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Between The Buried And Me

Tech/Extreme Prog Metal

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Between The Buried And Me Alaska album cover
3.58 | 177 ratings | 12 reviews | 18% 5 stars

Excellent addition to any
prog rock music collection

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Studio Album, released in 2005

Songs / Tracks Listing

1. All Bodies (6:14)
2. Alaska (4:02)
3. Croakies and Boatshoes (2:24)
4. Selkies: The Endless Obsession (7:25)
5. Breathe In, Breathe Out (0:55)
6. Roboturner (7:07)
7. Backwards Marathon (8:29)
8. Medicine Wheel (4:18)
9. The Primer (4:48)
10. Autodidact (5:32)
11. Laser Speed (2:53)

Total Time: 54:09

Line-up / Musicians

- Tommy Rogers / vocals, keyboards
- Paul Waggoner / guitar, clean vocals
- Dustie Waring / guitars
- Dan Briggs / bass, keyboards, backing vocals
- Blake Richardson / drums, percussion

Releases information

Artwork: Wes Richardson

CD Victory Records ‎- VR262 (2005, US)

Thanks to Bryan for the addition
and to Quinino for the last updates
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BETWEEN THE BURIED AND ME Alaska ratings distribution

(177 ratings)
Essential: a masterpiece of progressive rock music(18%)
Excellent addition to any prog rock music collection(38%)
Good, but non-essential (33%)
Collectors/fans only (9%)
Poor. Only for completionists (2%)


Showing all collaborators reviews and last reviews preview | Show all reviews/ratings

Collaborators/Experts Reviews

Review by AtLossForWords
4 stars Between the Buried and Me may be one of the most contreversial additions to the progressive metal genre. What is not contreversial is the variety of influences this band uses to create some of the most unique music in the genre. Their latest album Alaska succeeds in passing shades of John Petrucci, Mikke Akerfelt, and many others past a listener's ears.

Between the Buried and Me is difficult to categorize, because of the mass amount of influences they have and styles they cover. The most specific genre for this band is probably progressive melodic extreme melancholic bluesy death metalcore. They may recieve a bit of heat for the "scene" that they are wrongly placed in, but anyone who has a chance to listen to this particular album Alaska would have to be an elitist not to be slightly impressed.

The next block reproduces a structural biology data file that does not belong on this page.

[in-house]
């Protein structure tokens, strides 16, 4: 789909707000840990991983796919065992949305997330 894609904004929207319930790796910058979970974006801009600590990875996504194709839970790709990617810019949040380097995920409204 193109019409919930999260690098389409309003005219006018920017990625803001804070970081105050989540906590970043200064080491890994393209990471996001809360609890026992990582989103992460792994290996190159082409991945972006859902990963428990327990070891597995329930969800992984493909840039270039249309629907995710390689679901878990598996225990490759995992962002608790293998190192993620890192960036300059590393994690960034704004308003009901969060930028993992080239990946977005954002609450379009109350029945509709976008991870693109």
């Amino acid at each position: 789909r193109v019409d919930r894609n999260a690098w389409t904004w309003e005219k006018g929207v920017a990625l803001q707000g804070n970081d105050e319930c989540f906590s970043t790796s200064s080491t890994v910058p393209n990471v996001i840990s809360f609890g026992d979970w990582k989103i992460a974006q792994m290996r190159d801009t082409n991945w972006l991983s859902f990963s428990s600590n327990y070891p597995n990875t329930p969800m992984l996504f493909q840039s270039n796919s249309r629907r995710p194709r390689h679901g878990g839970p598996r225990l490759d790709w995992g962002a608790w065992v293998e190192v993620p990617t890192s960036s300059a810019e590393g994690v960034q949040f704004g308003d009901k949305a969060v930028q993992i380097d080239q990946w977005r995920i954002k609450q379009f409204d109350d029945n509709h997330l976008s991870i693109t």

Paul Waggoner and Dusty Warring, the guitarist put in the most impressive performance of the album. Waggoner delivers an impress array of techniques showcasing influences from John Petrucci, to Mikael Akerfelt, and maybe even Roine Stolt. In other words Waggoner delivers great shredding techniques combined with controled melodic playing and a bluesy touch. Dusty Warring on the other hand lays down more aggressive rythymn figures that contribute to the extreme side of this band. These too guitarists despite their differences manage to show great chemistry.

Dan Briggs is a rare commodity in the "scene" Between the Buried and Me seems to be a part of. Briggs unlike bassist in this "scene" contributes a necessary part for the band. Briggs is able to hold down polyrythymns, smooth out grooves, and even add melody. Briggs gives a versitile performance showcasing better than average technique.

Tommy Rogers is a polarizing vocalist. He has great versitility which is necessary for a band with so much variation. Rogers best skills is definately harsh screaming vocals with occaisional growls. At the same time, Rogers is able to pull off both serious and skillful progressive vocals along with ridiculous power metal vocals. The keyboards he contributes are hardly noticeable, but add a nice touch when the band plays softer parts.

Blake Richardson does an all but impressive performance. His extreme metal style just doesn't seem to impress. He seems to lack the versitility the rest of the band has. Occaisonal polyryhymns showcase most of the skill he has. He doesn't seem to be very creative with his set. His fills show some skills, but not enough to excite anyone.

The production is good. The guitars may be a little too agressive, but for a band with extreme influences that's excusable. The bass is very present in the mix, and that is always a good refreshing thing to hear. The drums are a bit too prominent for my taste, considering the drummer isn't nothing to write home about. The vocals are great though. The variety of tones is something that is more than welcome. It's great to see a variety of vocal techniques are equally matched with a variety of mixing techniques.

The album isn't essential to any collection, but is a welcome addition to more extreme styles of prog metal. The variation is something to keep this album a fresh listen. This is certainly the pinnacle of Between the Buried and Me's currently short career. What the band produces in the future has a high standard to meet with this release.